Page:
“Californians have legitimate concerns about access to affordable drugs, but SB 17 does not address them. It is a bad deal for business and does nothing to benefit patients.” – William J. Newell, CEO, Sutro Biopharma & Vice Chairman, California Life Sciences Association.
“As an early-stage company CEO, I’m afraid that SB 17 will increase uncertainty and stifle investment that companies like ours rely on to develop new drugs.”
“Cancer is frightening in the abstract, and even more so when it becomes your reality. Three years ago, I was diagnosed at a relatively young age with late-stage colon cancer and have since gone through extensive treatments.”
CLSA President & CEO Sara Radcliffe pens a letter to the editor of The Sacramento Bee, responding to an op-ed by Sen. Ed Hernandez on SB 17, a bill being deceptively sold under the label of drug pricing transparency.
CLSA Pres. & CEO Sara Radcliffe pens an op-ed in the Los Angeles Daily News outlining the strength of California life sciences industry, and calling on policymakers and stakeholders to sustain and nurture its growth.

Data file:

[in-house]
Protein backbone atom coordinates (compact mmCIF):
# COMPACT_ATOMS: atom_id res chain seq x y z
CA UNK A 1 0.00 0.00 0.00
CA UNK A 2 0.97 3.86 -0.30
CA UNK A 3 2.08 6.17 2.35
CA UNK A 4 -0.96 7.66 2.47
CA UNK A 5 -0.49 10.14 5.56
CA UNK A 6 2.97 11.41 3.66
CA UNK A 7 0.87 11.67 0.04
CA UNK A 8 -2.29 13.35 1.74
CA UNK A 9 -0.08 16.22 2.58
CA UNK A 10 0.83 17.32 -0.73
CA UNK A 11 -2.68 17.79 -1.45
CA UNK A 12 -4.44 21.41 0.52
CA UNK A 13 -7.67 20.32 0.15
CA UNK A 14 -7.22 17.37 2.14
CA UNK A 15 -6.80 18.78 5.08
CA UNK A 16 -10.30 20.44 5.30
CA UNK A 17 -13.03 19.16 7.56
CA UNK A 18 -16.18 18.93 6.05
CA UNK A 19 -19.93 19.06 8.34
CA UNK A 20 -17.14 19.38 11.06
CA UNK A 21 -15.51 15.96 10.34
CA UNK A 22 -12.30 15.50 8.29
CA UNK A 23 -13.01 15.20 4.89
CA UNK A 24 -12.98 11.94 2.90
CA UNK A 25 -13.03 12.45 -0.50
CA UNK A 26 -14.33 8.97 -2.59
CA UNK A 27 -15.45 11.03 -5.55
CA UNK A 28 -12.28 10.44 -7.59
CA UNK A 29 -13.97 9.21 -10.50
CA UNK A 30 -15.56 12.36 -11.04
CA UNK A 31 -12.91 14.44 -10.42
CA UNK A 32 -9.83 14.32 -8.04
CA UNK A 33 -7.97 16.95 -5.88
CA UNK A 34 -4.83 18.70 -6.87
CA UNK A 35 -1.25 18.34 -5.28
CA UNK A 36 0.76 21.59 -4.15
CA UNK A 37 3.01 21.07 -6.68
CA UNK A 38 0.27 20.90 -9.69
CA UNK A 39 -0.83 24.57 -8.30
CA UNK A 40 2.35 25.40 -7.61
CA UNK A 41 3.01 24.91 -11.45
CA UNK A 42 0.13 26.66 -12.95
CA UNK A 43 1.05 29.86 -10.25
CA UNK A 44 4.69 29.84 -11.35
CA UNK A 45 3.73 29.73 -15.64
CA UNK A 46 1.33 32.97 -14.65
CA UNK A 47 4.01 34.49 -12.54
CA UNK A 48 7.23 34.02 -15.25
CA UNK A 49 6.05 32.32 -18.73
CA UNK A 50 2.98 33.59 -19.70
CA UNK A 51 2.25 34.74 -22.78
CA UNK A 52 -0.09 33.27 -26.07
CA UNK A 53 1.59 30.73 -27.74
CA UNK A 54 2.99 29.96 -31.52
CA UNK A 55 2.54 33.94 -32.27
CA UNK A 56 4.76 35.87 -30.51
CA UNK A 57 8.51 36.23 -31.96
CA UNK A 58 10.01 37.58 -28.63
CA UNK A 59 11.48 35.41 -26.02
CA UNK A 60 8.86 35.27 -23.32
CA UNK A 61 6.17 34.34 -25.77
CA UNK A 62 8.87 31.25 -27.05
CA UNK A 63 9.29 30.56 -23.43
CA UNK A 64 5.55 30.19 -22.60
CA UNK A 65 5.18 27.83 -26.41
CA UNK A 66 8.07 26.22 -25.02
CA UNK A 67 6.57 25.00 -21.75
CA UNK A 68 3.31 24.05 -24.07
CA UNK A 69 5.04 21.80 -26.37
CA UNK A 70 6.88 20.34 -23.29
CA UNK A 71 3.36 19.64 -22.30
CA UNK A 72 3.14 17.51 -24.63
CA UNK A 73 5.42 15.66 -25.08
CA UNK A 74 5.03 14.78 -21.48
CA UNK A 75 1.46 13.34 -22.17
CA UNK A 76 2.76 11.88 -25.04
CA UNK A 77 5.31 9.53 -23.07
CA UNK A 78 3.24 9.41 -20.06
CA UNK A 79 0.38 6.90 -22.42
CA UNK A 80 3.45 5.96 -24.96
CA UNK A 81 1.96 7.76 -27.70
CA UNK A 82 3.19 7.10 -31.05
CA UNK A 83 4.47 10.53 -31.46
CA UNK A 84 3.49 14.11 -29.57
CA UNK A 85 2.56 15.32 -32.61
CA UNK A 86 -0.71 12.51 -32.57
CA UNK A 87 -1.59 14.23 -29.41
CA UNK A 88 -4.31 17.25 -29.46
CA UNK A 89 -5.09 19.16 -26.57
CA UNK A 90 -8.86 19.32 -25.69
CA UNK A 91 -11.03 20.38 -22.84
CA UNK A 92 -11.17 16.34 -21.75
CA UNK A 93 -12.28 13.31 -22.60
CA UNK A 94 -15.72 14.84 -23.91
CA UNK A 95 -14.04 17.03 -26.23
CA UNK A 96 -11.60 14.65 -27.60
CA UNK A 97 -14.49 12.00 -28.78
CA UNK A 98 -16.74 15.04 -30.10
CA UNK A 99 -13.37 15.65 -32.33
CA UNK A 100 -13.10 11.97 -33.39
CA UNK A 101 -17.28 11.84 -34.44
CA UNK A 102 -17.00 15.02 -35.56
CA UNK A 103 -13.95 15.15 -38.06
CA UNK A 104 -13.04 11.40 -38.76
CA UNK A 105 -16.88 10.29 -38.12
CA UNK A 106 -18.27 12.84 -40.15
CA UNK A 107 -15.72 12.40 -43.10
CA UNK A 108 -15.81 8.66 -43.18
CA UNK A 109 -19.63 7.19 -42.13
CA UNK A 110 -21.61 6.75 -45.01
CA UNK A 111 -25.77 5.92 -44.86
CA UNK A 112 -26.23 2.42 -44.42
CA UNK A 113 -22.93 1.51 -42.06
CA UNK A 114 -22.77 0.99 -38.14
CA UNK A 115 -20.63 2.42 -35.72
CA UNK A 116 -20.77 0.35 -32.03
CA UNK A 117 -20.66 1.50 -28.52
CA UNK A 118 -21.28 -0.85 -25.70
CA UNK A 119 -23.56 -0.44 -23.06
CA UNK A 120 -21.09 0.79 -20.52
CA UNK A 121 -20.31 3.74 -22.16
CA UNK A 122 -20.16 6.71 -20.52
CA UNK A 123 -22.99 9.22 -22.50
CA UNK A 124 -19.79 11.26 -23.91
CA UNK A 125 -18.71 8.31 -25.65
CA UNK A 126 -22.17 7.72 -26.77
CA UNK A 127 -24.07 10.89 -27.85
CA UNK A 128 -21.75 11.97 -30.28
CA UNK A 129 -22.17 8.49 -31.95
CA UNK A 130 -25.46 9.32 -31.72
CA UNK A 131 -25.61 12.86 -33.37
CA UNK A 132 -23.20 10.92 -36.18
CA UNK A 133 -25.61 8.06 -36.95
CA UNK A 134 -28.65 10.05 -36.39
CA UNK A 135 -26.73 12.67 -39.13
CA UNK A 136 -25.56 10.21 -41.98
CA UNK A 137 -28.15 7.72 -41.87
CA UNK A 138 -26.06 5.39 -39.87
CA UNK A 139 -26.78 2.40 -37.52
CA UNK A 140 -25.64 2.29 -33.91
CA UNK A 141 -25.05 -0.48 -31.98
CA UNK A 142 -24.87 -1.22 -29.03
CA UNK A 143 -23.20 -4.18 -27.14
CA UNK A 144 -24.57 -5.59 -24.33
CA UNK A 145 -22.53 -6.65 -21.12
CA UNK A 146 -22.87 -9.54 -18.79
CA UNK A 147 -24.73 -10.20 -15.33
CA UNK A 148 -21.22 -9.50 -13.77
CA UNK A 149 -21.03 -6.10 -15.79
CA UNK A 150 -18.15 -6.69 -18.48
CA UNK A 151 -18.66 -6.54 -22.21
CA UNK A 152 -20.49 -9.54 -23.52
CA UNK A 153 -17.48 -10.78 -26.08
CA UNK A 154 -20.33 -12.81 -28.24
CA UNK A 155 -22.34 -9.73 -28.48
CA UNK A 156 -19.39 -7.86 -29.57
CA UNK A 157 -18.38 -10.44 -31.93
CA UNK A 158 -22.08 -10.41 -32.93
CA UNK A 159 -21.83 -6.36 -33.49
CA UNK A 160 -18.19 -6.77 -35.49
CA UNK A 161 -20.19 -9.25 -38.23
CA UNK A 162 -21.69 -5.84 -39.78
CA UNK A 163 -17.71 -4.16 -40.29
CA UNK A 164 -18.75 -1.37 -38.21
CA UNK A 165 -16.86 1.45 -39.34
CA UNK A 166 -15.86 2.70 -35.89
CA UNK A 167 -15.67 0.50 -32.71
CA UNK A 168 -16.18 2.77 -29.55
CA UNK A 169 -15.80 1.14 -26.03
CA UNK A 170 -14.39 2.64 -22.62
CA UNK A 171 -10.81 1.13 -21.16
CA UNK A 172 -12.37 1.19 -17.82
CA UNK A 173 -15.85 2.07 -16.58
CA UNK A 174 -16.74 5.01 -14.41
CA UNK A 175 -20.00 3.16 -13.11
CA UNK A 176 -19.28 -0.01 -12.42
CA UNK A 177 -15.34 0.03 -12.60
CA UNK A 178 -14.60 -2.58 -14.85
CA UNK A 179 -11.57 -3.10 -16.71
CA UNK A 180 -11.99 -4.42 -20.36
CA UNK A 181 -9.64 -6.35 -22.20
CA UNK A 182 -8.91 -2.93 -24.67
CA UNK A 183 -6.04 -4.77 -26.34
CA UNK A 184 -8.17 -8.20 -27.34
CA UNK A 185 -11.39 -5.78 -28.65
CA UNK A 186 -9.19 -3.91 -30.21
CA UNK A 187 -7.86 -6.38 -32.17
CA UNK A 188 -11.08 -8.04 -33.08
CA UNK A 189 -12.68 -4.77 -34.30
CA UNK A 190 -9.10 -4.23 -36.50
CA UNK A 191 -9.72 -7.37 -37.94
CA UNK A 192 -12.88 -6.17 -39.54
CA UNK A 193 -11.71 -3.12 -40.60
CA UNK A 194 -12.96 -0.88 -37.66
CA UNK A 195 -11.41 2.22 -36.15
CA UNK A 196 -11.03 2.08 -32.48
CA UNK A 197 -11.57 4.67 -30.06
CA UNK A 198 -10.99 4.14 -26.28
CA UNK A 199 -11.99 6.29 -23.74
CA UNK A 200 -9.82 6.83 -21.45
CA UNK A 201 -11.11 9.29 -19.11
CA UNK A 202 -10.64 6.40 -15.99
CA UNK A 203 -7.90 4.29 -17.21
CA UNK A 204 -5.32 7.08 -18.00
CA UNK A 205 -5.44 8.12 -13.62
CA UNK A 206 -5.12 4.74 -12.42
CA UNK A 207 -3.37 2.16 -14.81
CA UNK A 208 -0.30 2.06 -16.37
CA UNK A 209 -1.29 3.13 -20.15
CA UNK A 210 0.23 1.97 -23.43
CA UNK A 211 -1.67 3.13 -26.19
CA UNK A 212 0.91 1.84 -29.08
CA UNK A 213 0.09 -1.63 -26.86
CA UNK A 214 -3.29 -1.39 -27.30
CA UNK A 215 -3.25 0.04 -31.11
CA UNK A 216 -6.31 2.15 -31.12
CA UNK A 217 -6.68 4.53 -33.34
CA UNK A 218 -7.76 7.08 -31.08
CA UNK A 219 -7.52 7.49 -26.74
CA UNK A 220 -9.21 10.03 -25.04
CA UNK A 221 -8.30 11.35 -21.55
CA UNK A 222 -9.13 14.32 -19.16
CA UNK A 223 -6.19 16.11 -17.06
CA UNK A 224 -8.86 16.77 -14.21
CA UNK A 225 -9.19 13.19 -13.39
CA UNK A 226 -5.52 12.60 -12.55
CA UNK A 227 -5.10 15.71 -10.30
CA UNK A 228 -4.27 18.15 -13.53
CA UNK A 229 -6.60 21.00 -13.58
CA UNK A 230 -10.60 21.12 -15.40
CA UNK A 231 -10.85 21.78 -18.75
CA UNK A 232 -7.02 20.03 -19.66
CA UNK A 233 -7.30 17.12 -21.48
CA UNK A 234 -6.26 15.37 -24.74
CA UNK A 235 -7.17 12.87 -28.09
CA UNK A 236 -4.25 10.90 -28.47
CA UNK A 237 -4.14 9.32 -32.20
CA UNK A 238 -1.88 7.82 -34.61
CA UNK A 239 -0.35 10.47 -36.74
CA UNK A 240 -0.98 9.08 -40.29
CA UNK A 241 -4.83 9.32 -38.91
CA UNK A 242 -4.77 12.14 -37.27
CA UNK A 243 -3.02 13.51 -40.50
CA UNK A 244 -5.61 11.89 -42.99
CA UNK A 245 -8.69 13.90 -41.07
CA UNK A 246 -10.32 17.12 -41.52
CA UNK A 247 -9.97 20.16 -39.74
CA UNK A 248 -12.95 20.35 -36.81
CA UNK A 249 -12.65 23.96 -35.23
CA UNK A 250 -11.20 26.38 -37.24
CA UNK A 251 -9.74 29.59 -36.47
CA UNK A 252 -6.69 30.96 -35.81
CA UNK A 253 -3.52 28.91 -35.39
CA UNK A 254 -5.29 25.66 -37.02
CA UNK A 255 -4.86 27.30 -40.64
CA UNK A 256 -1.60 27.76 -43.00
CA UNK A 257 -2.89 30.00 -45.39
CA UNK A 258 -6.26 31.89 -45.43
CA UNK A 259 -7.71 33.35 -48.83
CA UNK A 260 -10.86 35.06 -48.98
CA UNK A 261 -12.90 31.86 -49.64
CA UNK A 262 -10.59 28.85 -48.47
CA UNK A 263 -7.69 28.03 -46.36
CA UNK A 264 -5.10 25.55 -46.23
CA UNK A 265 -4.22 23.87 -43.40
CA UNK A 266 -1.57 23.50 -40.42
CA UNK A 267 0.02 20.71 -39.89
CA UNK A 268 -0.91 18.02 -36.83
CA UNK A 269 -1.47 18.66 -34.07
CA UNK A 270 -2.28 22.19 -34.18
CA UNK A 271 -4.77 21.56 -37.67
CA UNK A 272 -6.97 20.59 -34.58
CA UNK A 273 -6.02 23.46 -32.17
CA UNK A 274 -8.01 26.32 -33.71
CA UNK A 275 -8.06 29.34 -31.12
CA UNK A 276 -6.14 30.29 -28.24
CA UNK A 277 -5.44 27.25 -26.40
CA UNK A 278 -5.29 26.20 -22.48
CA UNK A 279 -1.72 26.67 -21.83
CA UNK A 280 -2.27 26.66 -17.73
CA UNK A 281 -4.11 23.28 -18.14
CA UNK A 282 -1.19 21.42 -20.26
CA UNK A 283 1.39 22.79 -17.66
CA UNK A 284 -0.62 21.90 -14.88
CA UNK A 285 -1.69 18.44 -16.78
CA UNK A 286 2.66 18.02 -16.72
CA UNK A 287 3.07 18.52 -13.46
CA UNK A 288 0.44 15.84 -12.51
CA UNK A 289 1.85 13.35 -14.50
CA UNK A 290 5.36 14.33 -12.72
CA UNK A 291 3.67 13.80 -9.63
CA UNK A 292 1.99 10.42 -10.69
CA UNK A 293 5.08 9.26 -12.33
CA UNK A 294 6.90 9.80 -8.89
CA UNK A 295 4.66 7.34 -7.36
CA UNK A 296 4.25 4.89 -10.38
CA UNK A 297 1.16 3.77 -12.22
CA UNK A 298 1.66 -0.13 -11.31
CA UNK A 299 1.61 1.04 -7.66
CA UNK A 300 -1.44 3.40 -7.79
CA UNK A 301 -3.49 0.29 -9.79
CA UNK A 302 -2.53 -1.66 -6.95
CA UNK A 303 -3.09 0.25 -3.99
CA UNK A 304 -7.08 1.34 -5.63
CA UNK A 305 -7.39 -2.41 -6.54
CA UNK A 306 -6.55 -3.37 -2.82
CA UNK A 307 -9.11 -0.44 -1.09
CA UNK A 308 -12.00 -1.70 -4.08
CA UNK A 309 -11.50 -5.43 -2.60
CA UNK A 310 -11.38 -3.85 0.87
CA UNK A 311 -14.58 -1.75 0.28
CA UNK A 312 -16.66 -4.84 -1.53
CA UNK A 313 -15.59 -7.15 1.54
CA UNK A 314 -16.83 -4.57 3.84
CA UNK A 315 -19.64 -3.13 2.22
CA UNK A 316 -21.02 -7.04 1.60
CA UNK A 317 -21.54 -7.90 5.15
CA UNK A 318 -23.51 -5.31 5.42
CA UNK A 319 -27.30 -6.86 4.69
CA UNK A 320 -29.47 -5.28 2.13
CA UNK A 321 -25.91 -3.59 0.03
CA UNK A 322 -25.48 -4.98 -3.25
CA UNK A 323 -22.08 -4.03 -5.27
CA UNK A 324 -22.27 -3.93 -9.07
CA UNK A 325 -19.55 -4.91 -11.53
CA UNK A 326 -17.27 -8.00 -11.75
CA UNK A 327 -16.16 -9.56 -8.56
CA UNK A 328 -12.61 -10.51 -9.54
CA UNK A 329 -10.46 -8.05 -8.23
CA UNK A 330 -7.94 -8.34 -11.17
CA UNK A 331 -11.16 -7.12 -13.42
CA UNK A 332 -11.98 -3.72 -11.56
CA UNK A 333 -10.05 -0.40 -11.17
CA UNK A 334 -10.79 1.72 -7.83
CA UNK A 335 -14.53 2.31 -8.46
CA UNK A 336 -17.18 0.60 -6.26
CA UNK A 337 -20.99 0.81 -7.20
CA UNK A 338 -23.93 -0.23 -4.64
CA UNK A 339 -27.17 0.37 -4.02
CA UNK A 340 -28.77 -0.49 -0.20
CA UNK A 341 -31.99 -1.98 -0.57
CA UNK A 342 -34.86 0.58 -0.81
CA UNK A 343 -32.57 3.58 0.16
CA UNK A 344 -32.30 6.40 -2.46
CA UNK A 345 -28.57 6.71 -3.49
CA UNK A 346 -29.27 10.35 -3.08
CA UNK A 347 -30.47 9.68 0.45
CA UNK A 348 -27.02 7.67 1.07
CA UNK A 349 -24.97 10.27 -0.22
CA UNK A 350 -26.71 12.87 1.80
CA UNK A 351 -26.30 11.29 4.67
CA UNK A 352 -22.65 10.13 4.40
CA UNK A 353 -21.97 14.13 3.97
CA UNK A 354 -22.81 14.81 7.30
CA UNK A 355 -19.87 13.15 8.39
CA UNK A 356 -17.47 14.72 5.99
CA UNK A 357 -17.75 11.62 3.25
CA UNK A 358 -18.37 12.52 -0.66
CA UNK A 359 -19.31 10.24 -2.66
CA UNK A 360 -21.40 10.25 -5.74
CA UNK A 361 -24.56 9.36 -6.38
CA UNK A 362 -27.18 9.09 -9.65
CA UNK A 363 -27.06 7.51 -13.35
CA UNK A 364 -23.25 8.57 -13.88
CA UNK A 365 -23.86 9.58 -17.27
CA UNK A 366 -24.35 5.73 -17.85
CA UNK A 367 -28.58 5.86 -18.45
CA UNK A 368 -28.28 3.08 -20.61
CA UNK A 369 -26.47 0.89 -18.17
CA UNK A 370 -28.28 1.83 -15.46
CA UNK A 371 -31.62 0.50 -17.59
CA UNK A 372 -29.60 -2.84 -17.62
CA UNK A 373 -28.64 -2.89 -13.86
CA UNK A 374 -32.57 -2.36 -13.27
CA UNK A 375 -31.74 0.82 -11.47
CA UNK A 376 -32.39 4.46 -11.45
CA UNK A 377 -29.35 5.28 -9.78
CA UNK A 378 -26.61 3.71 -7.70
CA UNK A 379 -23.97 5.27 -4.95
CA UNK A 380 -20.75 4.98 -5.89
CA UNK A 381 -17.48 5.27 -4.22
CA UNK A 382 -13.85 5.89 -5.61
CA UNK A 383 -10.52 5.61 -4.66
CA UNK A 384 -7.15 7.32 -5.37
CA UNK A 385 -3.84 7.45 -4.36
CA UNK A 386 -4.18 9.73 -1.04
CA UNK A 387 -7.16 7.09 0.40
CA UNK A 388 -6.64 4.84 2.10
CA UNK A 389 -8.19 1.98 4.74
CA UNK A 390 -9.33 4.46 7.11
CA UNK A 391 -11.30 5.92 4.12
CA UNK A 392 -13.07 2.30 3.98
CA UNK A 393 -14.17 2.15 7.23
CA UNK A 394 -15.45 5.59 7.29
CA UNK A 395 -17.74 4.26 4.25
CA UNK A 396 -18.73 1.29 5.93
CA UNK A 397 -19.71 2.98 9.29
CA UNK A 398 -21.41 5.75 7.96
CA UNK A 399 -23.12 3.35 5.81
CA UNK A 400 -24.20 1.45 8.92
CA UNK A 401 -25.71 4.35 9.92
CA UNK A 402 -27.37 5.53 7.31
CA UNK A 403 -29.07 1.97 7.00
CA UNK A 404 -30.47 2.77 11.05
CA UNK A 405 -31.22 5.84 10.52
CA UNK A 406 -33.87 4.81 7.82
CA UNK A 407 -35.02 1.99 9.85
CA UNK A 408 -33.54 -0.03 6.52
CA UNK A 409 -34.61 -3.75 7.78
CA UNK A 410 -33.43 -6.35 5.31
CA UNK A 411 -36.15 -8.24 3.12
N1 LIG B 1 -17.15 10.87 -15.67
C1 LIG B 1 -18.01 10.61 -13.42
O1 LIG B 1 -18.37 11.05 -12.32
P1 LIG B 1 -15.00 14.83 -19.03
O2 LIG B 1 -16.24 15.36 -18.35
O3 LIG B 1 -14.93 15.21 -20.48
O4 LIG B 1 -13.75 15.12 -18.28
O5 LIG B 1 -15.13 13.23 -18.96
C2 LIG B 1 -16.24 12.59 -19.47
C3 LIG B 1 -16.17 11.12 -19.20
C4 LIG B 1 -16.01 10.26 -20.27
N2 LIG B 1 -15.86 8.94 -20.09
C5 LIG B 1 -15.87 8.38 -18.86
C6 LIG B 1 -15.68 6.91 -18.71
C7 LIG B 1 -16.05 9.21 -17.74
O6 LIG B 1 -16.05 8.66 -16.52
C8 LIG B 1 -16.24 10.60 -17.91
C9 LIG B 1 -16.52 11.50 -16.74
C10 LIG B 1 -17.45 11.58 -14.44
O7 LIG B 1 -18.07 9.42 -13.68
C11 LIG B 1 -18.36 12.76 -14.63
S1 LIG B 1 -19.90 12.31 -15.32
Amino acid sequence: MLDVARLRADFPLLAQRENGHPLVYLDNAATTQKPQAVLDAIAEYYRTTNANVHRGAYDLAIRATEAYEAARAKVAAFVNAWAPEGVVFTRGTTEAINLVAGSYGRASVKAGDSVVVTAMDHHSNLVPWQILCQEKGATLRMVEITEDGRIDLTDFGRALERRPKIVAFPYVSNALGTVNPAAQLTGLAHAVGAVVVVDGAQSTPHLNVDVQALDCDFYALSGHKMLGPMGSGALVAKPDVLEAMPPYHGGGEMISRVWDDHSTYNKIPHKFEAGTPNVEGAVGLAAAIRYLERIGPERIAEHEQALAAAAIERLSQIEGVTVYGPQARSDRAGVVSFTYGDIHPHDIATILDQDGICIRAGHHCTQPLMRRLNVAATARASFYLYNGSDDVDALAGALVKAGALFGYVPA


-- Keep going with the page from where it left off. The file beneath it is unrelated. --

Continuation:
CLSA Pres. & CEO Sara Radcliffe pens an op-ed in The San Diego Union-Tribune on the strength of California and San Diego’s life sciences industry, the importance of BIO 2017 coming to San Diego, importance of policymakers and stakeholders to sustain and nurture growth of the sector.
CLSA Pres. & CEO Sara Radcliffe pens an op-ed in the San Jose Mercury News calling on Congress to repeal the Independent Payment Advisory Board (IPAB), a controversial advisory board enacted as part of the ACA, which threatens seniors’ care and could harm biomedical innovation by reducing incentives for investment in new research and product development.
CLSA’s Jenny Carey and EveryLife Foundation for Rare Diseases’ Julia Jenkins pen an op-ed in The Hill on the need enact sound public policies that help tackle the more than 7,000 rare diseases affecting 30 million people, more than half of whom are children.
CLSA Pres. & CEO Sara Radcliffe pens a letter to the editor of The Sacramento Bee responding to their Aug. 11 editorial endorsement of SB 1010, flawed legislation that could enable speculative buying of medicines, creating shortages and leading to growth in “gray markets” where medicine is sold to the highest bidder.
Caroline Loewy, a mother and parent advocate for rare diseases, pens an op-ed in the East Bay Times calling on the policymakers to invest in and promote medical innovation.